Analysis: Tension grows as photo finish in presidential race beckons

Opinion polls are showing President Andrzej Duda and the Warsaw mayor and Civic Platform (PO) candidate to be neck and neck just two days before Sunday’s polling day. The result could determine the future of both the ruling Law and Justice (PiS) and the main opposition party, the PO.

President Duda is fighting for his political life and not just for another term under the presidential palace chandelier. If he loses he will become the youngest presidential ‘pensioner’ in Polish history, marginalised and humiliated by failing to be re-elected. His fate would be no better than the fate that befell President Bronisław Komorowski after the 2015 shock election defeat.

But more importantly, it would be a huge setback for the ruling PiS. Without the presidency the government’s legislative programme will be vulnerable to the presidential veto. Many state appointments would probably be blocked by the new president too and the incomer would also want to have his say on foreign and defence policy too.

The pressure that this would exert on the ruling block could see it torn apart. The majority in the Lower House is thin with some deputies from the centre-right Agreement party led by former Deputy PM Jarosław Gowin increasingly restless.

State of play

The first round result appeared to be good for the President, with him taking a 13 point lead over Mr Trzaskowski. But a closer examination showed that he had not polled, in terms of the share of the poll, any more than his party polled in the parliamentary elections and that turnout among pensioners, a social group which is pro-PiS was lower because of the pandemic.

The problem is that Mr Duda cannot easily count on any votes from other opposition candidates who stood in the first round and were eliminated. Both Mr Hołownia and Robert Biedroń have effectively backed Mr Trzaskowski, as have their voters.

This leaves Mr Duda with only the voters of the Polish People’s party and of the radical right Confederation to aim for. Not surprising therefore he has reached out to those parties effectively offering talks about a new coalition government after the presidential election is over.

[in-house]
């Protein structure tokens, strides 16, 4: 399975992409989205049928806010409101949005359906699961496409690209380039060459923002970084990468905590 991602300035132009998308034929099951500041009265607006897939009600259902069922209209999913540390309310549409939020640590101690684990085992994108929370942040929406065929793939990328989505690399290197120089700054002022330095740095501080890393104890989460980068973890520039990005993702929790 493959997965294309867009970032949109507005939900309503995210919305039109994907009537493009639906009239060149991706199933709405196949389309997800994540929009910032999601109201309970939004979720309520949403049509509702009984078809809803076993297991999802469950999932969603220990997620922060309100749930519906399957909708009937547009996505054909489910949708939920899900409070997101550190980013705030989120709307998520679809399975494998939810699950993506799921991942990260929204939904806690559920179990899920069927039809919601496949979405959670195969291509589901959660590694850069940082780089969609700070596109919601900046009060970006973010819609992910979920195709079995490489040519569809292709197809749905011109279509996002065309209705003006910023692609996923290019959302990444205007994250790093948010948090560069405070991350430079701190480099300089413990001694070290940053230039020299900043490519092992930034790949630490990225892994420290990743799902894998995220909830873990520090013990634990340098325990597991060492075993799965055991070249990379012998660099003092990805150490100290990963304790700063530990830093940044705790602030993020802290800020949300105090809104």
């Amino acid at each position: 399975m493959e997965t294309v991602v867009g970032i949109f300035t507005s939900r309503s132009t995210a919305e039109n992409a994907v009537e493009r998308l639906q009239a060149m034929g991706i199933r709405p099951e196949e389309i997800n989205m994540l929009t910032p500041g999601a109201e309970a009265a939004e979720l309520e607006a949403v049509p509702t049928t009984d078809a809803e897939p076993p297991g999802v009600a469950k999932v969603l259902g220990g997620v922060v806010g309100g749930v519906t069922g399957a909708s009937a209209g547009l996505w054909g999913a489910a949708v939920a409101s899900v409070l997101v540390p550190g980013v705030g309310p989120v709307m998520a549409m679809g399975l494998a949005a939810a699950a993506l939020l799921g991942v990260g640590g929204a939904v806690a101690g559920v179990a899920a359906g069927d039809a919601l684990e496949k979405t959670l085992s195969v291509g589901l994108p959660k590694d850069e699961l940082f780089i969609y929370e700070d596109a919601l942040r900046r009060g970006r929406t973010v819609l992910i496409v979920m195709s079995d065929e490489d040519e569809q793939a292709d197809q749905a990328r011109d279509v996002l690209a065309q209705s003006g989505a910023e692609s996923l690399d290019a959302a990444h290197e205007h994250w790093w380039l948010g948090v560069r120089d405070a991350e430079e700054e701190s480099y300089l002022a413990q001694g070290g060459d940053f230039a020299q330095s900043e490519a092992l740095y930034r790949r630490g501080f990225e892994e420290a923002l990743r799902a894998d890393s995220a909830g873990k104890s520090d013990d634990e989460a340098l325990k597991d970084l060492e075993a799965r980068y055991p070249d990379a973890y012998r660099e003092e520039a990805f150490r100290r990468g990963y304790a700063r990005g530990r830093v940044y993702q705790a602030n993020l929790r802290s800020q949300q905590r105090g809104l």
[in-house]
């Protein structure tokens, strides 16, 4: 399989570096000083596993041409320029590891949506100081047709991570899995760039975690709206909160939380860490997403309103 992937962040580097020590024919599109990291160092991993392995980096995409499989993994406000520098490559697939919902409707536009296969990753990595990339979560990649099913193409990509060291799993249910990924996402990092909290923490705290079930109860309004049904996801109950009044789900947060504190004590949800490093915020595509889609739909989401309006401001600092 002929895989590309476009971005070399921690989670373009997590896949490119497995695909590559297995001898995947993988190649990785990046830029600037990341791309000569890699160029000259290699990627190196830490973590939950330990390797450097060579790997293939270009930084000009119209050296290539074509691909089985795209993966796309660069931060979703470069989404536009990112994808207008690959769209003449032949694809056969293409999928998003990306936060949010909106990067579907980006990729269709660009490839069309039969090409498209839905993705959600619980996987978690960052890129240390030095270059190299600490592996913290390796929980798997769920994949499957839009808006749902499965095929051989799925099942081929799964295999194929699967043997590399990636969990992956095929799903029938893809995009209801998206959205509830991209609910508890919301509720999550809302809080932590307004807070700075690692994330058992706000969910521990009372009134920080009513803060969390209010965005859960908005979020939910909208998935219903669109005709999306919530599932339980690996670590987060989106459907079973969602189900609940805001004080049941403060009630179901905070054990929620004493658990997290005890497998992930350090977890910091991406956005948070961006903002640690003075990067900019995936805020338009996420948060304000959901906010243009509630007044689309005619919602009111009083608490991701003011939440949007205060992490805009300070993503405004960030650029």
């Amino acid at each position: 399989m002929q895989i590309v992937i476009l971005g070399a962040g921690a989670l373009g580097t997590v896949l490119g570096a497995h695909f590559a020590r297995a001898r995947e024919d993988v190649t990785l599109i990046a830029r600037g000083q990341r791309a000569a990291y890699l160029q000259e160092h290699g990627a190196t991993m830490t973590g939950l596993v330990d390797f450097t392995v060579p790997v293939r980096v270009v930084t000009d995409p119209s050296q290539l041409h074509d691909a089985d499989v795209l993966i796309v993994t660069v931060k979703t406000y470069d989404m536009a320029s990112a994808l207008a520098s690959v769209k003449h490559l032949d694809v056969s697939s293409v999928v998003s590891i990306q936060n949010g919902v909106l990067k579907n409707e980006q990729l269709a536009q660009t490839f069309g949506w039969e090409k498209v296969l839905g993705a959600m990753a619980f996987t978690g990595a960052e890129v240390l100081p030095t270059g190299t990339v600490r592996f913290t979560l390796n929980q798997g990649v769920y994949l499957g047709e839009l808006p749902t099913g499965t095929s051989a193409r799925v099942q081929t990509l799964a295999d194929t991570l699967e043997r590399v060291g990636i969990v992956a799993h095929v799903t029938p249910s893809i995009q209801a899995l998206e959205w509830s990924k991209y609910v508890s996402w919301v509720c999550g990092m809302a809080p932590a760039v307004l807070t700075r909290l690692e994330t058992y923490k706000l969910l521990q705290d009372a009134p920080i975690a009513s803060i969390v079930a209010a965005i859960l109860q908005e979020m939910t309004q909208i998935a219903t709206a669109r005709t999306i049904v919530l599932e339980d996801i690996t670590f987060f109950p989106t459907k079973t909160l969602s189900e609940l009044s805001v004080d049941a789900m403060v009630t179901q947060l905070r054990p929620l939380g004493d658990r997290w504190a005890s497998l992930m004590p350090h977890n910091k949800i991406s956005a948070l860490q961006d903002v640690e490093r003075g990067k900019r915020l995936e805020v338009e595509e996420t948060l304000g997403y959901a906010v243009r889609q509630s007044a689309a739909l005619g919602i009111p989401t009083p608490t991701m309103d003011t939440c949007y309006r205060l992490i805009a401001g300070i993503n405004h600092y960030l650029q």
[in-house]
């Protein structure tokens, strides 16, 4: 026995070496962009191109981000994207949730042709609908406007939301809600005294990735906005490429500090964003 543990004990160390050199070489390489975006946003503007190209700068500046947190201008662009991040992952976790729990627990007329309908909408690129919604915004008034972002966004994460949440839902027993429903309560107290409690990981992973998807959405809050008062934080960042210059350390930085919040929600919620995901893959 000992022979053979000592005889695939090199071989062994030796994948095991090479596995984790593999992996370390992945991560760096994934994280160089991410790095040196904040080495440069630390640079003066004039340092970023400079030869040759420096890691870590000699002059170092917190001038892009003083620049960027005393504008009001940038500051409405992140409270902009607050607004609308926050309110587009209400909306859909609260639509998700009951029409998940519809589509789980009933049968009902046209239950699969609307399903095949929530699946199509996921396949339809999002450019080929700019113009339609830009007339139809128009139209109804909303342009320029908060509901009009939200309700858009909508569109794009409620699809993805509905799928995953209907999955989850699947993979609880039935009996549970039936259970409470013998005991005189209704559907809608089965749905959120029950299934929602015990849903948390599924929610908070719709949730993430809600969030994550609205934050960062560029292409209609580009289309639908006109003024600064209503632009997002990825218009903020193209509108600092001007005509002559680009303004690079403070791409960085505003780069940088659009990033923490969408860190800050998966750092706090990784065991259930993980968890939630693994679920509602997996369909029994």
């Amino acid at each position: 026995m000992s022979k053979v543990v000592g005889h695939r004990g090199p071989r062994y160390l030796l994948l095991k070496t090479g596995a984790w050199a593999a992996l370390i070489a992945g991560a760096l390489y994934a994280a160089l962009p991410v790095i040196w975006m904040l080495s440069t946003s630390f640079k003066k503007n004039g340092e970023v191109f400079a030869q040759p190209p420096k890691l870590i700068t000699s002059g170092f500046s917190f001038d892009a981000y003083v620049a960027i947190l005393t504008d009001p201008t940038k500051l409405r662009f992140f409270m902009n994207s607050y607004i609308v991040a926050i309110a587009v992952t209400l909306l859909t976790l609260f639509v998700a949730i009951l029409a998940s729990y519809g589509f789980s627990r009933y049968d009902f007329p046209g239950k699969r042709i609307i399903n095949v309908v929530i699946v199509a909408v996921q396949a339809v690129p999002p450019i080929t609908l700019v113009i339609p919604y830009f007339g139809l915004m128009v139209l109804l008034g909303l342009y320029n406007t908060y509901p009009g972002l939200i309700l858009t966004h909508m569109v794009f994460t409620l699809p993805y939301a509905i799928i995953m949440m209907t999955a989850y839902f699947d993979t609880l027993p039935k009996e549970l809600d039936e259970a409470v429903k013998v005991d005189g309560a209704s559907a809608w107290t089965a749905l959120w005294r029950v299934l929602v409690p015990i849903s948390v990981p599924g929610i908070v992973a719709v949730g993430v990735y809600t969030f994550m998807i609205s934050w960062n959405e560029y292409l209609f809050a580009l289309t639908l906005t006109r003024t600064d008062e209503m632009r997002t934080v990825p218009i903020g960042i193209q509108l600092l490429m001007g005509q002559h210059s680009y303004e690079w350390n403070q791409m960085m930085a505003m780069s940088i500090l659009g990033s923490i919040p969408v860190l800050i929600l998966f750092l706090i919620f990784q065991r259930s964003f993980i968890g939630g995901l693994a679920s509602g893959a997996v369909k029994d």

The campaign before the second round has not gone according to plan for the President. He took a hit when his decision to pardon a paedophile from an exclusion order became an issue, even though that was filed for by the victims themselves who were the perpetrator’s family.

His campaign team failed to persuade Mr Trzaskowski to face a town hall debate, a format which they felt would have suited the president. As a result no debate took place. No loss, but also no gain.

Unfortunately, instead of the empty-chairing by his opponent in the town hall debate the news from the event became the President’s declaration that he was against compulsory vaccination. He wanted to send a message that Poland was involved in developing a vaccine with the US following his visit to meet President Trump. But what came out is a wink and a nod to the anti-vaccination lobby and accusations that the President was undermining the need to vaccinate children rather than just arguing for any eventual COVID-19 vaccine to be voluntary, in the same way that a flu jab is.

Nerves jangling on the opposition side too

As polling day approaches nerves are on display in the Trzaskowski team too. The party logo is virtually invisible in an effort to project him as the candidate of all the opposition. However, other opposition candidates have been limited in their enthusiasm to endorse him. None agreed to campaign alongside Mr Trzaskowski in the second round.

Some commentators believe that Mr Trzaskowski should have taken the risk of taking on the President in a town hall style debate organised by public broadcaster TVP. By not attending he risked offending the provincial voters he needs in small towns to win. The debate was to take place in one such town, Końskie in Świętokrzyskie province.

Should Mr Trzaskowski be defeated it is not the end of the political world for him. He will still be Mayor of Warsaw. Moreover he has become the opposition’s top politician.

The problem will be what happens to the Civic Platform after another defeat. There are those who feel that the whole of the opposition will need to be re-shaped and re-modelled for it to have a chance of winning the parliamentary elections in 2023. This remodelling may become inevitable should the PSL and Confederation decide to take up the PiS offer and go into a coalition at national and local level.

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